Dr. Prussin, an independent curator, has spent four decades undertaking archival research and fieldwork in African arts and architecture. She has taught at the University of Science and Technology in Ghana, the University of Michigan, University of Washington, and City University of New York. In 2007 Dr. Prussin was appointed Honorary Research Fellow at the University of Kwazulu-Natal, in Durban, South Africa.
April 13, 2011
Between 1960, the year of Mali’s independence, and today, the population of the capital city of Bamako has grown from about 120,000 to well over a million residents. The city is home to dozens of large-scale public sculptures—most built between 1995 and 2002—intended to re-inscribe and re-imagine the urban landscape. In this lecture, Mary Jo Arnoldi, Curator of African Ethnology and Arts at the Smithsonian National Museum of Natural History, discusses the vision of modernity expressed by these monuments and other elements of Bamako’s built environment.
Mary Jo Arnoldi has extensive experience in West Africa, including time spent in the Peace Corps in Dakar. She has been conducting research in Mali since 1978 and has published widely on its arts and performance, cultural heritage, social life, and history. Dr. Arnoldi was the lead curator for the National Museum of Natural History’s permanent “African Voices” exhibition.
April 25, 2011
Renowned South African anti-apartheid activist and Constitutional Court Justice Albie Sachs played a critical role in ensuring that healing and hope were expressed by both the architecture and the art collection of the new Constitutional Court building, opened in 2004 on the site of the notorious Old Fort Prison Complex, on Johannesburg’s Constitution Hill. This discussion between Justice Sachs and international-affairs expert James Hoge will include a screening of A Light on a Hill: A Tour of the Constitutional Court of South Africa.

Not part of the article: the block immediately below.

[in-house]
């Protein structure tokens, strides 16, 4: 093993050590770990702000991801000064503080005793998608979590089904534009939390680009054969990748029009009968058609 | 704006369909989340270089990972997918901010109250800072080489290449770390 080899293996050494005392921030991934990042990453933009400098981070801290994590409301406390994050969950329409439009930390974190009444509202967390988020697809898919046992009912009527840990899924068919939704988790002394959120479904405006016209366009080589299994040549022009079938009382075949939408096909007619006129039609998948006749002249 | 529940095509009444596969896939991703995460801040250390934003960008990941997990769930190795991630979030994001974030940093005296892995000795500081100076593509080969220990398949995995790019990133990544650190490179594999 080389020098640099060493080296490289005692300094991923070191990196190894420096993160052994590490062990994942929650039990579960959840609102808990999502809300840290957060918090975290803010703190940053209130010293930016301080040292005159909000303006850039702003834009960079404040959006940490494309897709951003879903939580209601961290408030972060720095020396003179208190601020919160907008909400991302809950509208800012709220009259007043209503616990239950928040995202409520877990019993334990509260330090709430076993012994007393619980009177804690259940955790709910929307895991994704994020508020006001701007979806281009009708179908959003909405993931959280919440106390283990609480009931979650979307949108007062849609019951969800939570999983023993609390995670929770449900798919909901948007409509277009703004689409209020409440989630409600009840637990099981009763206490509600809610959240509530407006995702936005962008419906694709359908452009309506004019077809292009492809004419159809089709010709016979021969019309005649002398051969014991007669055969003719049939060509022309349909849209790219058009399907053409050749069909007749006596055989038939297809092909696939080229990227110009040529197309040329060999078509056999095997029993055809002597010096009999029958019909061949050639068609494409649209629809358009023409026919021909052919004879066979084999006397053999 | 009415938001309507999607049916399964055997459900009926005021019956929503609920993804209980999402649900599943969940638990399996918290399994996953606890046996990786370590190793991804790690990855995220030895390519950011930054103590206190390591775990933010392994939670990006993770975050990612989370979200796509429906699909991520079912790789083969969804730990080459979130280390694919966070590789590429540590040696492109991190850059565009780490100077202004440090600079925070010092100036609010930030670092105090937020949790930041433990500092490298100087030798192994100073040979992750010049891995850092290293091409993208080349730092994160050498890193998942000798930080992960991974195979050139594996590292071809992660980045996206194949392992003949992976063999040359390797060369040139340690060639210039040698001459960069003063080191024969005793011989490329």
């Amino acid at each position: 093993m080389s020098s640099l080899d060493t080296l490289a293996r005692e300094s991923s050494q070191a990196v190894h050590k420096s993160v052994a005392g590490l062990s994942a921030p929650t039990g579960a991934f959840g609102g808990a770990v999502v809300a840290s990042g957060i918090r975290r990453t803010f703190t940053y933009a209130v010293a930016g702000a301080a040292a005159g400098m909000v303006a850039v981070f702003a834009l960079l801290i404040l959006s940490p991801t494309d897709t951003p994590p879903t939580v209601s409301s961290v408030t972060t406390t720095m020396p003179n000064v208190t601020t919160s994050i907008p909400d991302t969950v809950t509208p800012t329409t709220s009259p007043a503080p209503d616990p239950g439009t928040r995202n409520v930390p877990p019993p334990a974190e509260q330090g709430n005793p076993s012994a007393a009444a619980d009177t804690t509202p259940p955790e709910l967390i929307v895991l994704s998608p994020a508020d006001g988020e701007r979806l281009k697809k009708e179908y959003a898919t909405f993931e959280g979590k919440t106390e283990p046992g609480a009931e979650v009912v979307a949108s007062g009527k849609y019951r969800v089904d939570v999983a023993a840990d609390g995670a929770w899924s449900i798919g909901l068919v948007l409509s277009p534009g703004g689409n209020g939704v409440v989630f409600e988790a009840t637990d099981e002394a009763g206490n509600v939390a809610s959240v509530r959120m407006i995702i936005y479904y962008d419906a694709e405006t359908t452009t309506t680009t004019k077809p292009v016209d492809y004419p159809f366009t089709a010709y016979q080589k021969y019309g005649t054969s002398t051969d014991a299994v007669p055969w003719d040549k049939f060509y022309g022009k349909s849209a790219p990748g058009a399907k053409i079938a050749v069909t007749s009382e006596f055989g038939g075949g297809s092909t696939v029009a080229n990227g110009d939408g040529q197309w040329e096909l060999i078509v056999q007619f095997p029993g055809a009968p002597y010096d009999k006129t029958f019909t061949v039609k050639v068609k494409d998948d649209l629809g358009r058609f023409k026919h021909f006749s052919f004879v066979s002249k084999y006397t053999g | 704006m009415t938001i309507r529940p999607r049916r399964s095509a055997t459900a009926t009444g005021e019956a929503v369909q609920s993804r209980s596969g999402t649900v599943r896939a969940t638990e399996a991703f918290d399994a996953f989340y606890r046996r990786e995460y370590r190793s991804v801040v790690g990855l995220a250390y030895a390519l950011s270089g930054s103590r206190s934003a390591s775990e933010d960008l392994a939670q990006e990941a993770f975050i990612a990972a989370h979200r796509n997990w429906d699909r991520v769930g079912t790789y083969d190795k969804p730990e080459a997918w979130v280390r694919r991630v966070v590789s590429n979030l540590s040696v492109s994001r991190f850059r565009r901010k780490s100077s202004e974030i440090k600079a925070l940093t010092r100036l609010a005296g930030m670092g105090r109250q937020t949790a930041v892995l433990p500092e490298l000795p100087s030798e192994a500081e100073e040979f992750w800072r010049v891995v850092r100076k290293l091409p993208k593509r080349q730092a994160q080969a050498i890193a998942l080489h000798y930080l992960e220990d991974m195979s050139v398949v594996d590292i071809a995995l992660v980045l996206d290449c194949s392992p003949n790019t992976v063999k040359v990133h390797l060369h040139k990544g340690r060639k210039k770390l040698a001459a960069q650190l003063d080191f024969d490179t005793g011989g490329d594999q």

Albert Louis (“Albie”) Sachs has for forty years symbolized conscience and courage in his nation’s human-rights struggle. As a civil-rights attorney, international-law professor, and member of the African National Congress, Sachs fought against the injustice of apartheid and helped draft South Africa’s post-apartheid Constitution. He was twice jailed without trial, and a near-fatal car bombing cost him an arm. After the first democratic election in 1994, Justice Sachs was appointed by President Nelson
Mandela to serve on the newly established Constitutional Court. He is the author of numerous books on human rights, including his memoir The Strange Alchemy of Life and Law, for which he won the 2010 Alan Paton Award, a South African literary prize.
James Hoge was for eighteen years editor of Foreign Affairs magazine. Prior to this, he was Washington correspondent and then editor and publisher of the Chicago Sun- Times, and publisher of the New York Daily News. He has been a fellow at Harvard University’s John F. Kennedy School of Government and Columbia University’s Freedom Forum Media Center, and has served on the American Political Science Association’s Congressional program. Mr. Hoge is currently affiliated with numerous nonprofit organizations, including Human Rights Watch, of which he is the chairman; the International Center for Journalists; and the Center for Global Affairs at New York University, among others.